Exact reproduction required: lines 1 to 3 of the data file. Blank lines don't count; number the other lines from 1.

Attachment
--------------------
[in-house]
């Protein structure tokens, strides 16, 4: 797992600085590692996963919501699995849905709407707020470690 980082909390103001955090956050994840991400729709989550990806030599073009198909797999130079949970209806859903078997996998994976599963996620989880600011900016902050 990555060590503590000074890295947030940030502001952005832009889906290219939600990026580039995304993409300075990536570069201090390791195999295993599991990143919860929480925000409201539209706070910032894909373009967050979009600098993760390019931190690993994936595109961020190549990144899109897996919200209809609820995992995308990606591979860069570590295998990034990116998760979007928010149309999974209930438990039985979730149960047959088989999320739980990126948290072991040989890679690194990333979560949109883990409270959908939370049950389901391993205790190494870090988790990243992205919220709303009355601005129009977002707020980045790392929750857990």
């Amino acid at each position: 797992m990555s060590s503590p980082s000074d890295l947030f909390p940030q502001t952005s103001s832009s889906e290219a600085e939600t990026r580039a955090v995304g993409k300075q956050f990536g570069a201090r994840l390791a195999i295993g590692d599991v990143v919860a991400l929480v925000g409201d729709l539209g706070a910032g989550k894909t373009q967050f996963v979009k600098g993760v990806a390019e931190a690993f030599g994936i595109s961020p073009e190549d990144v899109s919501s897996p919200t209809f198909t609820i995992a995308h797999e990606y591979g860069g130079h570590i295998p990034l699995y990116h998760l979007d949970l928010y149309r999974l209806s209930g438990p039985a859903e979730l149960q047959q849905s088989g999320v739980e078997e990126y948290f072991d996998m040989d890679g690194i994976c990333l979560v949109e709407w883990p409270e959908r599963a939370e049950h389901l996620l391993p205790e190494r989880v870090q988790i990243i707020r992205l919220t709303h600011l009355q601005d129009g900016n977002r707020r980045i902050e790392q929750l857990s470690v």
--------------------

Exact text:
[in-house]
């Protein structure tokens, strides 16, 4: 797992600085590692996963919501699995849905709407707020470690 980082909390103001955090956050994840991400729709989550990806030599073009198909797999130079949970209806859903078997996998994976599963996620989880600011900016902050 990555060590503590000074890295947030940030502001952005832009889906290219939600990026580039995304993409300075990536570069201090390791195999295993599991990143919860929480925000409201539209706070910032894909373009967050979009600098993760390019931190690993994936595109961020190549990144899109897996919200209809609820995992995308990606591979860069570590295998990034990116998760979007928010149309999974209930438990039985979730149960047959088989999320739980990126948290072991040989890679690194990333979560949109883990409270959908939370049950389901391993205790190494870090988790990243992205919220709303009355601005129009977002707020980045790392929750857990």
């Amino acid at each position: 797992m990555s060590s503590p980082s000074d890295l947030f909390p940030q502001t952005s103001s832009s889906e290219a600085e939600t990026r580039a955090v995304g993409k300075q956050f990536g570069a201090r994840l390791a195999i295993g590692d599991v990143v919860a991400l929480v925000g409201d729709l539209g706070a910032g989550k894909t373009q967050f996963v979009k600098g993760v990806a390019e931190a690993f030599g994936i595109s961020p073009e190549d990144v899109s919501s897996p919200t209809f198909t609820i995992a995308h797999e990606y591979g860069g130079h570590i295998p990034l699995y990116h998760l979007d949970l928010y149309r999974l209806s209930g438990p039985a859903e979730l149960q047959q849905s088989g999320v739980e078997e990126y948290f072991d996998m040989d890679g690194i994976c990333l979560v949109e709407w883990p409270e959908r599963a939370e049950h389901l996620l391993p205790e190494r989880v870090q988790i990243i707020r992205l919220t709303h600011l009355q601005d129009g900016n977002r707020r980045i902050e790392q929750l857990s470690v």